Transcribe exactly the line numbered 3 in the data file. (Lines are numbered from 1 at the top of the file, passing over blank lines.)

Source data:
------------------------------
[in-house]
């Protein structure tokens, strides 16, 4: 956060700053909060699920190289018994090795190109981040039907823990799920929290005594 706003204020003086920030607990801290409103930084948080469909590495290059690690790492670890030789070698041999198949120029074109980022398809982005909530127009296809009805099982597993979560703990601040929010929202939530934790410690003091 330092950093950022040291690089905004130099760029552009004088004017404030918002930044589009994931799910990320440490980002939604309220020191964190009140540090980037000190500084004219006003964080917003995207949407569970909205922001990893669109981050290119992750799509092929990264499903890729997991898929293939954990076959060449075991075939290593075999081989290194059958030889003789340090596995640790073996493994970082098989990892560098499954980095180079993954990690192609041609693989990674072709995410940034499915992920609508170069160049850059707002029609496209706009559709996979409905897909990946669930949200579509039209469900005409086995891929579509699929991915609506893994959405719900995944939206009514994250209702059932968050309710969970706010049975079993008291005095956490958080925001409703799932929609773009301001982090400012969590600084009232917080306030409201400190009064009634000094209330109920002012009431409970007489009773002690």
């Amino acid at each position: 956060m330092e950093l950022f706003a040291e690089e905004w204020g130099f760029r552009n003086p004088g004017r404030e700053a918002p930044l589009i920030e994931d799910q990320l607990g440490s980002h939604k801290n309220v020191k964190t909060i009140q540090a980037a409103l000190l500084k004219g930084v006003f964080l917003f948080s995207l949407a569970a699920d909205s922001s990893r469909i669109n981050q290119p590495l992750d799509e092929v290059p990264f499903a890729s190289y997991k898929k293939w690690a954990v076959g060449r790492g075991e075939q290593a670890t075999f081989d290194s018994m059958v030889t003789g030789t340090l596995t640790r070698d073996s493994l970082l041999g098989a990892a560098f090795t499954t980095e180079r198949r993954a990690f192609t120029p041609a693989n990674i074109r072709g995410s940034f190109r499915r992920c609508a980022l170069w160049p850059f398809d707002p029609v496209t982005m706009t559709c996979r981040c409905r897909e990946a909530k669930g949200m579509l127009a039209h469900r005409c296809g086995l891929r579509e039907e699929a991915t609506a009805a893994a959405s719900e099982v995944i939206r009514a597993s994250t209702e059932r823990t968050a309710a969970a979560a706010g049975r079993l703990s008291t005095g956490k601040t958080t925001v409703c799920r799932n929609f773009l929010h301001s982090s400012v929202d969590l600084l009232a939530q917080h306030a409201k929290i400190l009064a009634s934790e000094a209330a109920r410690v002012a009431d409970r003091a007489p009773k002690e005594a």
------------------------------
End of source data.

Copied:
């Amino acid at each position: 956060m330092e950093l950022f706003a040291e690089e905004w204020g130099f760029r552009n003086p004088g004017r404030e700053a918002p930044l589009i920030e994931d799910q990320l607990g440490s980002h939604k801290n309220v020191k964190t909060i009140q540090a980037a409103l000190l500084k004219g930084v006003f964080l917003f948080s995207l949407a569970a699920d909205s922001s990893r469909i669109n981050q290119p590495l992750d799509e092929v290059p990264f499903a890729s190289y997991k898929k293939w690690a954990v076959g060449r790492g075991e075939q290593a670890t075999f081989d290194s018994m059958v030889t003789g030789t340090l596995t640790r070698d073996s493994l970082l041999g098989a990892a560098f090795t499954t980095e180079r198949r993954a990690f192609t120029p041609a693989n990674i074109r072709g995410s940034f190109r499915r992920c609508a980022l170069w160049p850059f398809d707002p029609v496209t982005m706009t559709c996979r981040c409905r897909e990946a909530k669930g949200m579509l127009a039209h469900r005409c296809g086995l891929r579509e039907e699929a991915t609506a009805a893994a959405s719900e099982v995944i939206r009514a597993s994250t209702e059932r823990t968050a309710a969970a979560a706010g049975r079993l703990s008291t005095g956490k601040t958080t925001v409703c799920r799932n929609f773009l929010h301001s982090s400012v929202d969590l600084l009232a939530q917080h306030a409201k929290i400190l009064a009634s934790e000094a209330a109920r410690v002012a009431d409970r003091a007489p009773k002690e005594a």